Unlike the Man’yō sh ū neither the Kojiki nor the Nihonshoki contain the explicit term kotodama. The thing itself however is not difficult to recognize in the texts. Besides the aforementioned songs it is especially the dialogues that the deities of mythology conduct with each other that are relevant here. The function of the divine words becomes clear here in the sense of a “sympathetic magic”, in the form of “incantations” or “oaths” (宇氣比, ukehi). When at the very beginning Izanagi and Izanami hold a failed dialogue about correct behavior in marriage, it is the wrong words that are their main obstacle. Izanagi’s visit to the underworld ends with a magic phrase that separates the world of the living from the world of the dead for all time. The oath (ukehi) between Amaterasu and her impetuous brother Susanowo determines the distribution of the magically conceived children, just as it is certain special words that later keep the mythical Sun-Goddess out of her cave. Susanowo gives an oath, or rather words of wisdom, to his offspring Ō kuninushi as he transfers the rule of the world to him. And Amaterasu also presents her offspring, Ninigi no mikoto, with a divine order (or , mikotonori) in the duty of eternal rule. Finally with the myths about Konohana-sakuya-hime and Toyotama-hime the creation of the world is brought to a close, and divine words forever bring the sworn thing into reality.

In the Kojiki the divine incantations are explicitly mentioned as ukehi, in the sense of seiyaku (誓約, “vow”), and take on the character of a divination (cf. Naumann 1988:

82). In semiotic terms they are “signs” (cf. Lämmerhirt 1956: 387). What we experience in the verses of the Man’y ō shū merely as an emblem comes immediately into action here: the magical power of words that bring about a result first evoked, that is (offered up as) an incantation, by divine speech.

2.3 Further history

However essential this concept of kotodama appears to have been in ancient Japan, most traces of it were lost in later times. Already in the Heian period the term itself was no longer used. Nonetheless concepts of word magic continued to be found in Japanese religious thought in other forms.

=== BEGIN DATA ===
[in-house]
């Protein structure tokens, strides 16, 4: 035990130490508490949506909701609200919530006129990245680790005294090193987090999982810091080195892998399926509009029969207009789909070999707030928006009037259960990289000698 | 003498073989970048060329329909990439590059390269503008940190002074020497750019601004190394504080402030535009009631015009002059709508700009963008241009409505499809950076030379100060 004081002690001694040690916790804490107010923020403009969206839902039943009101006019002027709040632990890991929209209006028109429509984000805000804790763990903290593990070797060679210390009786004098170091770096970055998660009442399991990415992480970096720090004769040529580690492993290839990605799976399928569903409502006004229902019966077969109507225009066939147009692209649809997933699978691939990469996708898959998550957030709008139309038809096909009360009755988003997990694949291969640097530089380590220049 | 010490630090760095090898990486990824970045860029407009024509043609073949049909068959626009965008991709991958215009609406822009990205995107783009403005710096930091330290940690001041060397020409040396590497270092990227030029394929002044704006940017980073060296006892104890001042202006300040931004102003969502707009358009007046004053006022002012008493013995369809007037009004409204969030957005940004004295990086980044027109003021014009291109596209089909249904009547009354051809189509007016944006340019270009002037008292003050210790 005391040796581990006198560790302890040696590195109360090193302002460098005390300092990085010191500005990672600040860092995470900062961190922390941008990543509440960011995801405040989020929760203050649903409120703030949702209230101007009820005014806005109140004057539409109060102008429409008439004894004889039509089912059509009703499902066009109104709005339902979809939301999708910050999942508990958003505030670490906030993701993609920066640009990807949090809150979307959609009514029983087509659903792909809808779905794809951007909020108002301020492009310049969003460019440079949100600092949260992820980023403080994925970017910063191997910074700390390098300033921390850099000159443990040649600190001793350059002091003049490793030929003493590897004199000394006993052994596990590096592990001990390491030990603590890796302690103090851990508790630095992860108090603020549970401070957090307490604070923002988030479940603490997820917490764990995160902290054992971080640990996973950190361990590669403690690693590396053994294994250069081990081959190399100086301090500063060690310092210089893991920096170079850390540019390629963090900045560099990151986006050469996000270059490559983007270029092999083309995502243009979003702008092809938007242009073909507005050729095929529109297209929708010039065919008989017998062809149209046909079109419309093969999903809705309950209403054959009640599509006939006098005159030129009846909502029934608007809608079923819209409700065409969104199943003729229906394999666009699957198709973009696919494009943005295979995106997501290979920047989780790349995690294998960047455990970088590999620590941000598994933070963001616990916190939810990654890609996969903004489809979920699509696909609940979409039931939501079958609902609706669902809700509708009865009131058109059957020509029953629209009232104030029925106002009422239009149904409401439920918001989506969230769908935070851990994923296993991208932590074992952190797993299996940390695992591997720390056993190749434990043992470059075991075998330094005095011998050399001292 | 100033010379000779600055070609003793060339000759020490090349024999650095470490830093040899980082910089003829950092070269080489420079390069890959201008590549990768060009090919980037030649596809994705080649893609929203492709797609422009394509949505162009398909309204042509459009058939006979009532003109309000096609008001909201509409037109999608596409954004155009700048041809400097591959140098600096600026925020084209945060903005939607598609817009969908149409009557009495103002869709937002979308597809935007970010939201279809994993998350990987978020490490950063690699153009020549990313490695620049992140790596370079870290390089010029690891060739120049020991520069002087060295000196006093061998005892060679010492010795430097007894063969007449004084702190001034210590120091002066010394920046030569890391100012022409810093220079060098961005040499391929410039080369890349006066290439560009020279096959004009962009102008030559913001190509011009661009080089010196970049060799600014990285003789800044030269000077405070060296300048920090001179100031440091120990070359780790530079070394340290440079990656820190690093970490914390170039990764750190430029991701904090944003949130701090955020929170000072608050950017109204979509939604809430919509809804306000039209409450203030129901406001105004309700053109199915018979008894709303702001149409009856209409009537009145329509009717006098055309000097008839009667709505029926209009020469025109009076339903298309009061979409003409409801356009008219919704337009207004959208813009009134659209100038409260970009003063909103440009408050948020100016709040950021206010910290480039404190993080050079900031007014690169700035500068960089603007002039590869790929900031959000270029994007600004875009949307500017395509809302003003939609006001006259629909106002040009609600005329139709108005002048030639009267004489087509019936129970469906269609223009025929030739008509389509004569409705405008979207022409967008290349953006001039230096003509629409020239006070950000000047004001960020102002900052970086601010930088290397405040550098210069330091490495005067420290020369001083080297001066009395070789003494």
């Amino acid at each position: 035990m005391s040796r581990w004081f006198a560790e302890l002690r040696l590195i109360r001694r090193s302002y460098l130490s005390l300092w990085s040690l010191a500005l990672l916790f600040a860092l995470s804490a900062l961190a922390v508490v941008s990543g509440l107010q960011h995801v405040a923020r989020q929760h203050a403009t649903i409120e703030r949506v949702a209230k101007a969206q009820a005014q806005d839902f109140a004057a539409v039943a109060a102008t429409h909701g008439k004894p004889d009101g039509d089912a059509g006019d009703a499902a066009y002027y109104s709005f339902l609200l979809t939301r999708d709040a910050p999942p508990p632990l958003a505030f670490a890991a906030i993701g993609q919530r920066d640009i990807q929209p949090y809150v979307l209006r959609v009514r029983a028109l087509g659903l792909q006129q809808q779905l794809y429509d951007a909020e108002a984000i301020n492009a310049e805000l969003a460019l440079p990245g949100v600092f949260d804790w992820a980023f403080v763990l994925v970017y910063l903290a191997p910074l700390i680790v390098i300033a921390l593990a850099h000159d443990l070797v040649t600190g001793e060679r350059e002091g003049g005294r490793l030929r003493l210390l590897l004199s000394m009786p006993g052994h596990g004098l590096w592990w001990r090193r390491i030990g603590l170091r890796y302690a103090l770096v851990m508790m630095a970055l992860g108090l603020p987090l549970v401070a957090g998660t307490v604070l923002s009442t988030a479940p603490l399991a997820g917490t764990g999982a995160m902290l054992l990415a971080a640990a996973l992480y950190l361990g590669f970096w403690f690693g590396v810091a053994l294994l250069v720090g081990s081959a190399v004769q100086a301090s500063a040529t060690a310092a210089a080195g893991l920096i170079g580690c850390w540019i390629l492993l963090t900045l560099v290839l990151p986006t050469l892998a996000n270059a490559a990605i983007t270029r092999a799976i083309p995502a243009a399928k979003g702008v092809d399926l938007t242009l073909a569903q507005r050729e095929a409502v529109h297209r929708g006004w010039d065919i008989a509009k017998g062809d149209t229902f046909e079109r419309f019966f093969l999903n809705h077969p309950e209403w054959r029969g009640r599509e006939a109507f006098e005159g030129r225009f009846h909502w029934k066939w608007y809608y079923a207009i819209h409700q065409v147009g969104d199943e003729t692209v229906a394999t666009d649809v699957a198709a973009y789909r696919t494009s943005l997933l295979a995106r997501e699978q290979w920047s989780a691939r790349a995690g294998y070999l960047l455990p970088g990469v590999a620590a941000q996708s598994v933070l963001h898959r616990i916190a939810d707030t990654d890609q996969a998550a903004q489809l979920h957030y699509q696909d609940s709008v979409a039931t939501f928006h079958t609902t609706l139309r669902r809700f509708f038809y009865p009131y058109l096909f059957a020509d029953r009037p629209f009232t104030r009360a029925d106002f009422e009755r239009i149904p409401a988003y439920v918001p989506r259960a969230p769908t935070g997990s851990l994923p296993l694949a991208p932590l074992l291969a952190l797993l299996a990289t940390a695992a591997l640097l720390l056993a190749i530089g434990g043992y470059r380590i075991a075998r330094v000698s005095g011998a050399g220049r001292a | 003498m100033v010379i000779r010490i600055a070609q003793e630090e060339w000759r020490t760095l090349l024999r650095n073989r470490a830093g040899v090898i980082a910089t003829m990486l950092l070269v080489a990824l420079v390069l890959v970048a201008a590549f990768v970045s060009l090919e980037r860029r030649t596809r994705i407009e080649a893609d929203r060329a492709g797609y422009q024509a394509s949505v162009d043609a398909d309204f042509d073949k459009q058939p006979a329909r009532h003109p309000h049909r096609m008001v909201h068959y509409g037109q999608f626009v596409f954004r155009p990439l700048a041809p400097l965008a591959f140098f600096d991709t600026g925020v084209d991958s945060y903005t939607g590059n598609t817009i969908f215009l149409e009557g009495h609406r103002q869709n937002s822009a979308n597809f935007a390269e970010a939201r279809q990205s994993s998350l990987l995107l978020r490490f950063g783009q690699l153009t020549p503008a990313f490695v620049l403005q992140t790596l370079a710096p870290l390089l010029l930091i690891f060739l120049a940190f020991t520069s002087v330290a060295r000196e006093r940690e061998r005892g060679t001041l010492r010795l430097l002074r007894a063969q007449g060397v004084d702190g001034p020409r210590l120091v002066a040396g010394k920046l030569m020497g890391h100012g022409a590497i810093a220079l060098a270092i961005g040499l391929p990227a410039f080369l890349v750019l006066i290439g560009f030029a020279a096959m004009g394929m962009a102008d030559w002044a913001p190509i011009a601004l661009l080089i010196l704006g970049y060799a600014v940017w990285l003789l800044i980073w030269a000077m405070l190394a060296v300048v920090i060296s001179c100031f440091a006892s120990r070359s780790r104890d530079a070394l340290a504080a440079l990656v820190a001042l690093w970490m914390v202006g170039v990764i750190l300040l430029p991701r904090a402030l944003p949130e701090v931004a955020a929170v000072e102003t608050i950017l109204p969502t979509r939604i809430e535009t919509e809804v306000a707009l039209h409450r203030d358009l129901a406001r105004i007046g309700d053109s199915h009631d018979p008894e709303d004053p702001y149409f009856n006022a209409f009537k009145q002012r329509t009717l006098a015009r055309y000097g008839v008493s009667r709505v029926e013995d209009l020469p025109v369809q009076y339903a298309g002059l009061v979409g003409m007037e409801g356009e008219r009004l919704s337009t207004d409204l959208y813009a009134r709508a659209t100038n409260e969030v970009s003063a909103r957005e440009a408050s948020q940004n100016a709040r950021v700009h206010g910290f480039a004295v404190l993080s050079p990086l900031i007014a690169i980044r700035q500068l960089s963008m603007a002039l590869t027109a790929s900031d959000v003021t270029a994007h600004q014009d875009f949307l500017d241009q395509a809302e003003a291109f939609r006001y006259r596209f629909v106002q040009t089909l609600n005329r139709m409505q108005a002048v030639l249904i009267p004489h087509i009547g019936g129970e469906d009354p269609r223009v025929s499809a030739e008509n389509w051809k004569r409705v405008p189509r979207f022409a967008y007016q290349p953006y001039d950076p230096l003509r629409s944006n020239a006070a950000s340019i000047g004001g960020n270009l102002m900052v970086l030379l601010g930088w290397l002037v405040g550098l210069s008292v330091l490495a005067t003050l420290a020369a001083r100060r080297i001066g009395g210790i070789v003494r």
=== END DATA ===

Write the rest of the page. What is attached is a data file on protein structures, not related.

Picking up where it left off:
Now it is Shingon Buddhism that postulates a magical connection between the word, or syllable, and divine power based on esoteric concepts. Especially the Japanese syllabary, which goes back to the monk Kū kai (空海, 774-835), becomes the basis of

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comprehensive speculations about sound and word magic that extend to the present day. This concept was taken up in modern times by new religious movements like Ō moto 大本, which developed its own syllable magic from the table of 50 kana (五十 音図, gojū onzu) and continues to this day under the term kototama 言霊;コトタマ, as opposed to the kotodama of antiquity. From here the kototama speculations of sound magic also migrated to the area of modern Japanese martial arts. It was Ueshiba Morihei (植芝盛平, 1883-1969), a follower of Ō moto’s co-founder Deguchi Onisabur ō (出口王仁三郎, 1871-1948), who adapted these teachings and anchored them in the context of Aikid ō , which he founded. Based on the teachings of Ogasawara Kō ji (小 笠原孝次, 1903-1979), who founded the so-called “Dai San Bummei Kai” (第三文明会 , official English translation: “The Third Civilization Association”) in the late 1940s in T ō ky ō , an institute for “Kototama Inochi Medicine” was even established in the United States by Thomas E. Duckworth, who is by his own account a “Doctor of Kototama Life Medicine”. In his work Duckworth refers directly to the esoteric writings of Ogasawara, especially a monograph from 1964 that was also translated into English in 1973, with a title that is especially interesting in the present context: Kototama hyaku shin: Kojiki kōgi (言霊百神; 古事記解義, English: Kototama: The Principle of One Hundred Deities of the Kojiki; Ogasawara 1964/1973).